State senator wants tax-free Net

An Alabama state senator introduces a bill to exempt ISPs and users from sales and public utility taxes, part of a come-hither message to Net businesses.

CNET News staff
3 min read
The Internet has a friend in Alabama and his name is Sen. Tom Butler.

The Democratic state senator today introduced a bill to exempt Internet service providers and users from state, county, and municipal sales and public utility taxes.

Butler acted quickly to snuff out expected legislation to tax the Net like a public utility, as previously reported by CNET.

"Taxing the Internet would be like putting a toll on the bridge to the 21st century," Butler said today.

Butler's cause enjoys bipartisan support. Late this afternoon Alabama's Republican Governor Fob James also said in a news conference that he would not support taxation of the Internet, according to Jerry Baxley, executive director of the Internet Service Providers and Users Association (ISPUA) based in Montgomery, Alabama.

The group, which includes the state's approximately 51 independent ISPs, is working closely with Butler.

Last fall, the Department of Revenue ruled that a four-percent state utility tax for services such as electricity, water, and gas could be applied to ISPs, which would pass costs on to users. Sources say that legislation based on the ruling is still on its way.

Taxing the Net has become a big topic for legislatures and regulatory agencies. Across the country, states are deciding how to apply taxes; whom to tax; and on the flip side, how to give appealing tax incentives that will lure the budding ISP industry to their areas.

Butler represents a three-county district in Northern Alabama that is rich with high-tech companies. Thousands of his constituents are online, so protecting the Net is simply good politics.

"I'm sending a message that we're open for Internet business in this state," he said. "The users and providers are already paying charges on telephone-line usage and equipment. Any legislation to tax Net usage would be double taxation."

The expected legislation to tax ISPs is based on a November 22 ruling by H.E. Monroe, Jr., commissioner of the state's Revenue Department, sources say. He ruled that Alabama ISPs were subject to pay the four-percent utilities sales tax. The ruling states that the "[ISPs] flat-rate monthly charge and the hourly-usage fee would be subject to the tax."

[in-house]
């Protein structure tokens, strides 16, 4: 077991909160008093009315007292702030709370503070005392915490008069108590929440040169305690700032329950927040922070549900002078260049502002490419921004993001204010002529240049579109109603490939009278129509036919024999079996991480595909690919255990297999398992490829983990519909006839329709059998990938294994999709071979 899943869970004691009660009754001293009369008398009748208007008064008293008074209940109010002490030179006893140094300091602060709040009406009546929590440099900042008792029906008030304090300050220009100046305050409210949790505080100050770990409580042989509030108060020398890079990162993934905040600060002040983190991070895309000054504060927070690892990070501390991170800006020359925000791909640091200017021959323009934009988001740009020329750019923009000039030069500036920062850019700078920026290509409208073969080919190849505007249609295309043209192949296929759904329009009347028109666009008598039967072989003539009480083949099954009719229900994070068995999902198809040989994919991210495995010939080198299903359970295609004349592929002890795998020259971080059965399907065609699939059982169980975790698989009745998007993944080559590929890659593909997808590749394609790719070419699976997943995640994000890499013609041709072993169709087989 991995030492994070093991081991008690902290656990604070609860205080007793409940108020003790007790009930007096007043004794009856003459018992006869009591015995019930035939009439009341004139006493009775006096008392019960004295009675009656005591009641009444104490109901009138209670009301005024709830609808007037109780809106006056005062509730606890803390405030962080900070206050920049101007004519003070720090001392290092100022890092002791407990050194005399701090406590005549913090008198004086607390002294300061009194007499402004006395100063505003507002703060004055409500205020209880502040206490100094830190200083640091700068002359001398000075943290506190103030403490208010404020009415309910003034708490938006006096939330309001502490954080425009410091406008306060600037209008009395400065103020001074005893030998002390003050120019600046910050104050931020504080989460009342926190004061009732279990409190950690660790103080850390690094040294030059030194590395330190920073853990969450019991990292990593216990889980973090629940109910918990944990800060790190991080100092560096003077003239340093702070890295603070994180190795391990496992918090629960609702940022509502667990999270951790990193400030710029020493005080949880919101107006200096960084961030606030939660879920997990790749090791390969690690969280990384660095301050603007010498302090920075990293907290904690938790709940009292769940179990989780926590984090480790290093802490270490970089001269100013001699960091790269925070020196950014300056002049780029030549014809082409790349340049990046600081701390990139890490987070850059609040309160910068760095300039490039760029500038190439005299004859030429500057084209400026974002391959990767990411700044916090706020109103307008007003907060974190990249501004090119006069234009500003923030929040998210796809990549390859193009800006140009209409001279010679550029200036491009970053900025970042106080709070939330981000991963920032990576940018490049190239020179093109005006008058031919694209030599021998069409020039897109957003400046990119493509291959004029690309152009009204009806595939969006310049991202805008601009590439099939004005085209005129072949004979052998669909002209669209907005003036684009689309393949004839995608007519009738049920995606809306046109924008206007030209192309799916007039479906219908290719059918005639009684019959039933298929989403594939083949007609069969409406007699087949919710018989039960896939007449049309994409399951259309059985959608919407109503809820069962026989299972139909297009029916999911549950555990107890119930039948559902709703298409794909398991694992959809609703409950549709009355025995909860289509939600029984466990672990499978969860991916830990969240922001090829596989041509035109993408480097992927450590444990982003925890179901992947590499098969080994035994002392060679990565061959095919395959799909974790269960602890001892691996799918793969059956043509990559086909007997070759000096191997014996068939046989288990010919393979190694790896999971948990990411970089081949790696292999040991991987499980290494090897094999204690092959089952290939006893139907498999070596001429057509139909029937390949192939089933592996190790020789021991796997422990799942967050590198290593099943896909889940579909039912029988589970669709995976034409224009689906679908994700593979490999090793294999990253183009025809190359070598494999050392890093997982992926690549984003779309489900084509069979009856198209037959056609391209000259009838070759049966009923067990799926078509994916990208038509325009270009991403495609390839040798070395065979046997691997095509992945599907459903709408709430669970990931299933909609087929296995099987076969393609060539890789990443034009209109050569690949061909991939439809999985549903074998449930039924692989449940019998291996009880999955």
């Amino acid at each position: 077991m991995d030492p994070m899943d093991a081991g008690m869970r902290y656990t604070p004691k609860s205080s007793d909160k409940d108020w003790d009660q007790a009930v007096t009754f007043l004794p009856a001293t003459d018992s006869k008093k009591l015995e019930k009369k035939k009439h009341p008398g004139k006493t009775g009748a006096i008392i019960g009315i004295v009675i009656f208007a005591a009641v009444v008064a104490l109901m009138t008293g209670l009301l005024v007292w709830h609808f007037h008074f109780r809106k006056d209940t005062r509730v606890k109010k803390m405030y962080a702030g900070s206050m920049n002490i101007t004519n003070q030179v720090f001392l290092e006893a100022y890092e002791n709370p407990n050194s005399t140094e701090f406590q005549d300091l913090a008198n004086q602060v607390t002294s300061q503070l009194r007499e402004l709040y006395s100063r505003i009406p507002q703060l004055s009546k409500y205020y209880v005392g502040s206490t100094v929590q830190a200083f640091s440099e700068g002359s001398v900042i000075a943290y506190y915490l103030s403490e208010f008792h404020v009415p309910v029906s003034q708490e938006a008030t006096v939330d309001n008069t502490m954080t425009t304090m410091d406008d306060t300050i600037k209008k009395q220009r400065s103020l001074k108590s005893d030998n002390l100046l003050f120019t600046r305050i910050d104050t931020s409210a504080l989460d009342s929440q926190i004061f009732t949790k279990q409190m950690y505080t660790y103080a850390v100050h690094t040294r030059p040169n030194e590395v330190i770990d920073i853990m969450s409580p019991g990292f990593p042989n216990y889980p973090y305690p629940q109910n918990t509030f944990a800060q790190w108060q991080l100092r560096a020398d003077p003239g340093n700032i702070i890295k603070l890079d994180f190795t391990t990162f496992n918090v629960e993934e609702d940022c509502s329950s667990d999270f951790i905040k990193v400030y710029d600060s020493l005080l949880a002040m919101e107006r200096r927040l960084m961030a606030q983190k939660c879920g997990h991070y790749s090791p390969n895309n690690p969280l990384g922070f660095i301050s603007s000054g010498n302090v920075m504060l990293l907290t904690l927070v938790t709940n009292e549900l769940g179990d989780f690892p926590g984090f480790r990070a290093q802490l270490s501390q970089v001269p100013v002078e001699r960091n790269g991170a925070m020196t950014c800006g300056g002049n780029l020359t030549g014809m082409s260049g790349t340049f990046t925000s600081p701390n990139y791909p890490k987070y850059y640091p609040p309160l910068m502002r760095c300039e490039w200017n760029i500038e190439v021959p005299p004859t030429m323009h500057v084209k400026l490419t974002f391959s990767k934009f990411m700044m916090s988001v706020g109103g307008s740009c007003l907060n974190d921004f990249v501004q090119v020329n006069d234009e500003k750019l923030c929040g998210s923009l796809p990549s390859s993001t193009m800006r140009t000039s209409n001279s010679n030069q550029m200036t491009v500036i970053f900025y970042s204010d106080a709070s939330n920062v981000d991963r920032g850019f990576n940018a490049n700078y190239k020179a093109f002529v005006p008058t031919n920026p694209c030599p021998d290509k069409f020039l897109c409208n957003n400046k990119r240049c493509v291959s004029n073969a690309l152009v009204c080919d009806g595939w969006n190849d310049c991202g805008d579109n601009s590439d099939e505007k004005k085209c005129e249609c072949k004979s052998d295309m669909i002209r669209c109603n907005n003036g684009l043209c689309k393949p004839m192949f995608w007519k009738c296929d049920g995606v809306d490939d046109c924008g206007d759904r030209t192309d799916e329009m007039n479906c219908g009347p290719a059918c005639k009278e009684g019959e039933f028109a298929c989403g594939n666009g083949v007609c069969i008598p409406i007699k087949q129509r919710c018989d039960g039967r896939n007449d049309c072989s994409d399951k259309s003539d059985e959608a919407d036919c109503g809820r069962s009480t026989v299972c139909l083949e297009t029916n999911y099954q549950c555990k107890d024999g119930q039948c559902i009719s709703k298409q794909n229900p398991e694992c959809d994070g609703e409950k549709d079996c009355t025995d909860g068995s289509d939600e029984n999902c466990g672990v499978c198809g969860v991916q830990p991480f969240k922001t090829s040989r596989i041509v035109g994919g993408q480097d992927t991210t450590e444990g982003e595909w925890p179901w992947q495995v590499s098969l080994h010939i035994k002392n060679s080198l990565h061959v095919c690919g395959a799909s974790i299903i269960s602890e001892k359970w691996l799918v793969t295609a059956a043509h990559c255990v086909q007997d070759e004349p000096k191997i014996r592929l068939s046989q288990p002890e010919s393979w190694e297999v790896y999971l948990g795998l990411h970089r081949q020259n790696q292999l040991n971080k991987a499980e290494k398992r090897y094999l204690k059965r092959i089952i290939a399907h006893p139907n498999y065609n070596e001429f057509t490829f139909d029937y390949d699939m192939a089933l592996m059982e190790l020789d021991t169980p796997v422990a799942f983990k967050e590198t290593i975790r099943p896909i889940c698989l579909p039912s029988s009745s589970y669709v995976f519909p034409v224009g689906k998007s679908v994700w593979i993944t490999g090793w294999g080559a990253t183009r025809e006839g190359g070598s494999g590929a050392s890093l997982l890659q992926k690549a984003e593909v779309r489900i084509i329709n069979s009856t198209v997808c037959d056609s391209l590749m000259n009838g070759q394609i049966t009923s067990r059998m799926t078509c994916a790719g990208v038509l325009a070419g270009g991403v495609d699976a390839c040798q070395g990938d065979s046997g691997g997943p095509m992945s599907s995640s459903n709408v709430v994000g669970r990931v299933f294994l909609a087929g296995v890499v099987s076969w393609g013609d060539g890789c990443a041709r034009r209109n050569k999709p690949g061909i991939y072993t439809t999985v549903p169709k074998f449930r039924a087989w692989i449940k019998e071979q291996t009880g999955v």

Butler hopes to gain ground before the bill is introduced. He'll introduce another bill that calls for a commission to research how Alabama can use the Net to cut costs and provide services and information to the public on a daily basis.

ISPs are putting their weight behind Butler. "He has the support from his home district, most senators and legislators, and is a true friend of ISPs and users nationwide," said Baxley.

The state chapter of the AFL-CIO labor union has also come out in favor of the bill. The union said it sees a future in high-tech labor.

Alabama is watching how other states are treating ISPs.

The Florida Department of Revenue proposed extending its sales tax to ISPs last April, but the Florida Telecommunications Task Force recommended to the governor earlier this month that the Net not be taxed.

New York has declared itself a safe haven for ISPs as well. On January 11, New York Gov. George E. Pataki directed the State Department of Taxation and Finance to follow a state report that recommends sales-tax exemptions for Internet access providers.

The New York plan was proposed just two days after two federal legislators said they plan to introduce bills to keep the Net tax-free. Sen. Ron Wyden (D-Oregon) and Rep. Chris Cox (R-California) argued their bill would prohibit new state and local sales and usage taxes for the Net.

Also experimenting with ISP taxing systems is Fort Collins, Colorado, which already applies a municipal sales tax to local ISPs based within city limits. Tacoma, Washington, dropped its plan last fall to tax all ISPs that offer access within the city limits, including national providers.